Craig Wilson stars as the central character Bobby who is celebrating his 35th birthday. Bobby is surrounded by five married couples and three single women as he travels through time and space. Company is a musical journey into what makes a marriage but also modern living.

The production is directed by Andy Hall. Joining Wilson in the cast are Kathryn Pryor and Ralph Hyman, Alan Douglas and Patti Airoldi, Jeremiah James Herman and Kate East, Duane Jackson and Erin Martinez, and Gabriel Washam and Julie Atkins. The women in Bobby’s life are played by Hannah M. Sawyer, Moriah Patterson and Jessica L. Hendricks.

The Weekend Theater production of the musical opens Friday, March 8, at the performance space at Seventh and Chester streets in downtown Little Rock. Curtain times are 7:30 p.m. Fridays and Saturdays and 2:30 p.m. Sundays through March 24. Tickets are $20 for adults and $16 for seniors age 65 and older and students.

To make pre-paid reservations, visit the theater’s Web site, http://www.weekendtheater.org; tickets can also be purchased at the door. (As seating is currently limited due to reconstruction at the building, advance purchase is encouraged.) For information only, call (501) 374-3761.

Weekend Theater: LARAMIE PROJECT, TEN YEARS LATER

In the wake of the 1998 murder of Matthew Shepard, playwright/director Moises Kaufman and several colleagues visited the site of the crime.  The outcome of their interviews was the performance piece The Laramie Project, which the Weekend Theater presented a few seasons back.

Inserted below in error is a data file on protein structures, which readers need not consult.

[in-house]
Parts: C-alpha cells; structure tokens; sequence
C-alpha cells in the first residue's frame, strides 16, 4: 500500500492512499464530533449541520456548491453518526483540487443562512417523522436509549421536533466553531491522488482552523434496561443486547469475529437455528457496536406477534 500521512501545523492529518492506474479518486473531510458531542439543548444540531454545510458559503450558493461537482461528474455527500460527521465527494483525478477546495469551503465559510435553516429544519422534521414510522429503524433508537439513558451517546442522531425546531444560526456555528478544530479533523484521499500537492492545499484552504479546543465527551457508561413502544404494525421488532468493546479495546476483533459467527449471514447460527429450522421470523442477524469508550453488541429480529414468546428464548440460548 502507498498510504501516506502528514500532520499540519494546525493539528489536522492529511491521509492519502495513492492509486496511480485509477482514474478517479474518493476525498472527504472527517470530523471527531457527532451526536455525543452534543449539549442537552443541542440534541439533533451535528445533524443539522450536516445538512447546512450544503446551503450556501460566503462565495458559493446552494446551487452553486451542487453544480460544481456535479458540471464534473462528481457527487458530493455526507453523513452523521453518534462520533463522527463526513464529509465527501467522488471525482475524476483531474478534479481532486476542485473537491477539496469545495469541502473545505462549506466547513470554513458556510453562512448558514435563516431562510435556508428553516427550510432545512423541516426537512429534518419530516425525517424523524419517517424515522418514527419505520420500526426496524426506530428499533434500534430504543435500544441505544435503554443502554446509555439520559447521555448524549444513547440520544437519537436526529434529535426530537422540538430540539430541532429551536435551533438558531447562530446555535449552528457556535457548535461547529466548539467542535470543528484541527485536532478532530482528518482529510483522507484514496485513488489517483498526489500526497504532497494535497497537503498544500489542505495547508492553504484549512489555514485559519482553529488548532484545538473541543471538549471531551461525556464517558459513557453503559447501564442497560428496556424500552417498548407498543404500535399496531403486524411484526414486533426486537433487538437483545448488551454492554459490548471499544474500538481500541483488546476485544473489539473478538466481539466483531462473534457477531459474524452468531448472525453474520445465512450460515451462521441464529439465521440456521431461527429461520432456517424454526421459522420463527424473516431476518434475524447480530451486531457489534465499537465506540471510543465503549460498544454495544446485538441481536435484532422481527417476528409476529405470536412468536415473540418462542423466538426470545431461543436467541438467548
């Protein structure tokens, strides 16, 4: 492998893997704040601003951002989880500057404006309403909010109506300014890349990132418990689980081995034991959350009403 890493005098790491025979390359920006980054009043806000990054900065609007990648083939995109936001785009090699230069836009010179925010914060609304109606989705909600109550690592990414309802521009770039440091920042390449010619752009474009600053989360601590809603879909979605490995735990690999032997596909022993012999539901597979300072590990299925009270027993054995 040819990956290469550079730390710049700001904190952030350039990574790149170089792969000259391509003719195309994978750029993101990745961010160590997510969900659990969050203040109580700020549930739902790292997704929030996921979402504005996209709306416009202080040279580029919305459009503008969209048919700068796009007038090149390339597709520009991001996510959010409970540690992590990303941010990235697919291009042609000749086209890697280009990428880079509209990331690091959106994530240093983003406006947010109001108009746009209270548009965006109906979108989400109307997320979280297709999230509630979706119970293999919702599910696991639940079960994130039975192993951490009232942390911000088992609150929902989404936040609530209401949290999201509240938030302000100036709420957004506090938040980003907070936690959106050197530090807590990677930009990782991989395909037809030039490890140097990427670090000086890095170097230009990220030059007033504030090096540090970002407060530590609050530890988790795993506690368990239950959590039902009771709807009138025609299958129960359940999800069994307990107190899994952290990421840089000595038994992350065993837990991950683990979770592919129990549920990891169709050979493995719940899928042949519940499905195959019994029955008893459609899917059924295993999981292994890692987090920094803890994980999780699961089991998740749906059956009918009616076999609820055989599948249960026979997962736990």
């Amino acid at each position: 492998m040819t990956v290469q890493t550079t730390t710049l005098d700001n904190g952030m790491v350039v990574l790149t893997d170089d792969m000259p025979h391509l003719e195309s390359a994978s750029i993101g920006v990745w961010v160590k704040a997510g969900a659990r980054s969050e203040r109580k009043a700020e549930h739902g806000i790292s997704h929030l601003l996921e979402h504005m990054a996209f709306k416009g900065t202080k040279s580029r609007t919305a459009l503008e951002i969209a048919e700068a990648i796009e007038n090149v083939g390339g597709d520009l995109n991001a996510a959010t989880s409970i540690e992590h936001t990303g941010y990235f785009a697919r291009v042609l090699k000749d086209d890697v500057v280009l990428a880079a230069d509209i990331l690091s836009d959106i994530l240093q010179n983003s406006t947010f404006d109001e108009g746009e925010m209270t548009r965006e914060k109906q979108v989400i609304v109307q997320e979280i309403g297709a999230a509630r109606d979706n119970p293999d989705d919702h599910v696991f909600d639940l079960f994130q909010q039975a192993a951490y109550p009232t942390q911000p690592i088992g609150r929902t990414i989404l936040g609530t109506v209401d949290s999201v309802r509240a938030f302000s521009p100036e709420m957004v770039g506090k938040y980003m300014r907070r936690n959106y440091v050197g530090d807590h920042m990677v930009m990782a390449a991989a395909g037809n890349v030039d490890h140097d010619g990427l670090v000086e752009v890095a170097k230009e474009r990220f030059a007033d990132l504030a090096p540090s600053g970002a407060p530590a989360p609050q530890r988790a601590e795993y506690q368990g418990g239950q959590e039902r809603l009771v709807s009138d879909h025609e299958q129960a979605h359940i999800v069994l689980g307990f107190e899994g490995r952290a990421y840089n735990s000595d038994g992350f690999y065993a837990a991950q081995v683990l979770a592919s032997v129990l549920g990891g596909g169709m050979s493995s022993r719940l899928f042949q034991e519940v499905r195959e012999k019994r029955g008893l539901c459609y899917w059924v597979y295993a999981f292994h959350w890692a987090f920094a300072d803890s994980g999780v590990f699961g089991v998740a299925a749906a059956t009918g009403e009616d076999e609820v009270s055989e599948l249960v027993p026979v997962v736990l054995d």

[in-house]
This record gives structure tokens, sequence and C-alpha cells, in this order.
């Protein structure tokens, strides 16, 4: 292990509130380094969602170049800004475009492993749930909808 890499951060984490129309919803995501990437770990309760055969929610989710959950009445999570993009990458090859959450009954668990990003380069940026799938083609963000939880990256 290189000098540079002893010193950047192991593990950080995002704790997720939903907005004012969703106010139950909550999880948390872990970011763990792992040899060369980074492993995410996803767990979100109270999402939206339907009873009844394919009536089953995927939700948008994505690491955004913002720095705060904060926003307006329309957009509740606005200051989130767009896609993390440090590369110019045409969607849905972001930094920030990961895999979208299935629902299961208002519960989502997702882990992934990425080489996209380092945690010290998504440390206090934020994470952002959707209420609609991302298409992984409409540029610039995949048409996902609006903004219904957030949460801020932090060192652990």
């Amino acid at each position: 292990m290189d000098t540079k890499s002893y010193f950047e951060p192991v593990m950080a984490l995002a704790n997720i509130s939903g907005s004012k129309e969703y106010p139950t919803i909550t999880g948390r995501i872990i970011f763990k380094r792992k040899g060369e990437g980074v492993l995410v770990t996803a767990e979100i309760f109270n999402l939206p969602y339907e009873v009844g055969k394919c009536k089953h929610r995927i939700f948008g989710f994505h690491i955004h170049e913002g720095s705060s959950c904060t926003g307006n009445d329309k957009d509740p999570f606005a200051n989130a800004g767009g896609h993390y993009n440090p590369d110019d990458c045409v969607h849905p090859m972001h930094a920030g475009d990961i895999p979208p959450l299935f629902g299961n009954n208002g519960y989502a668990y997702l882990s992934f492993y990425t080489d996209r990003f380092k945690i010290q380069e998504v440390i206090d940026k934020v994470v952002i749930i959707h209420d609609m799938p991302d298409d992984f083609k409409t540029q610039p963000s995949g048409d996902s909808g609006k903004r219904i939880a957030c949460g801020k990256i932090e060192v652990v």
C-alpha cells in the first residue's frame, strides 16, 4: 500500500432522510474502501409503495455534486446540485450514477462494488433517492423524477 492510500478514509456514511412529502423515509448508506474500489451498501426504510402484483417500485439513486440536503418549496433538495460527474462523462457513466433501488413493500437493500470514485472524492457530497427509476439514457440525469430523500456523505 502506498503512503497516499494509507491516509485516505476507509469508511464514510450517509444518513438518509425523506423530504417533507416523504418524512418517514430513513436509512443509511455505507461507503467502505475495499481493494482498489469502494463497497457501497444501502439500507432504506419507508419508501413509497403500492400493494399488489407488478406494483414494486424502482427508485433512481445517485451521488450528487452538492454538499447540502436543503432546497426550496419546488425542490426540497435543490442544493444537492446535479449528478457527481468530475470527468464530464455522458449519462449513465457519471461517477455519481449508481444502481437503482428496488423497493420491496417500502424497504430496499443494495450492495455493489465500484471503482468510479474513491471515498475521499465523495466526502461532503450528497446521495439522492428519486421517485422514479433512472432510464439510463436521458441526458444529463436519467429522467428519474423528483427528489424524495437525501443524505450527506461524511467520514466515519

In 2008, Kaufman and colleagues revisited Laramie and revisited some of the interviewees. They also conducted interviews with new people who had been involved in the 1998 incident, including two of young men who attacked and killed Shepard. The result of these interviews was The Laramie Project: Ten Years Later.

Duane Jackson, who directed the Weekend Theater’s production of the previous play, helms this production.  The cast includes David Anderson, Johnnie Brannon, Alan Douglas, Jeremy Estill, Julie Atkins, Sally Graham, Regi Ott, and Roben Sullivant.  Each actor portrays a variety of characters in this tale of a town and an entire nation.

The production opens on Friday, January 13 and plays the next three weekends.  Showtimes are at 7:30 p.m. Fridays and Saturdays through Jan. 28. Tickets, $16 for general admission and $12 for students and seniors age 65 and over can be reserved by calling (501) 374-3761 or online at www.weekendtheater.org.

Sponsors for this production are Canvas Community Church, Quapaw Quarter United Methodist Church, Open Door Community Church, and New Beginnings Church of Central Arkansas.

Arts & Humanities Month: PIPPIN at The Weekend Theatre

The Weekend Theatre’s production of Pippin continues this weekend and runs through October 23 (which is the 39th anniversary of the show’s official opening on Broadway).  Shows start at 7:30 on Friday and Saturday nights and 2:30 on Sunday afternoons.

Tonight, (October 13), there is a special “Magic to Do” performance.  Doors open at 6:15 p.m., with food and a chance to mingle with the cast, followed by a magic show at 7 p.m. featuring David Weatherly, assisted by other cast members. The performance of “Pippin” begins at 7:30 p.m.

Pippin is a fanciful musical by Roger O. Hirson and Stephen Schwartz. It tells the tale of a young man searching for his place in the world and his corner of the sky.  The cast is led by Malcolm Glover, Craig Wilson, Julie Atkins, Byron Taylor, Charlie Askew, Evan Tanner, Pamela Crane and Patti German.  John C. Thompson directed the production, which was first directed and choreographed by Bob Fosse.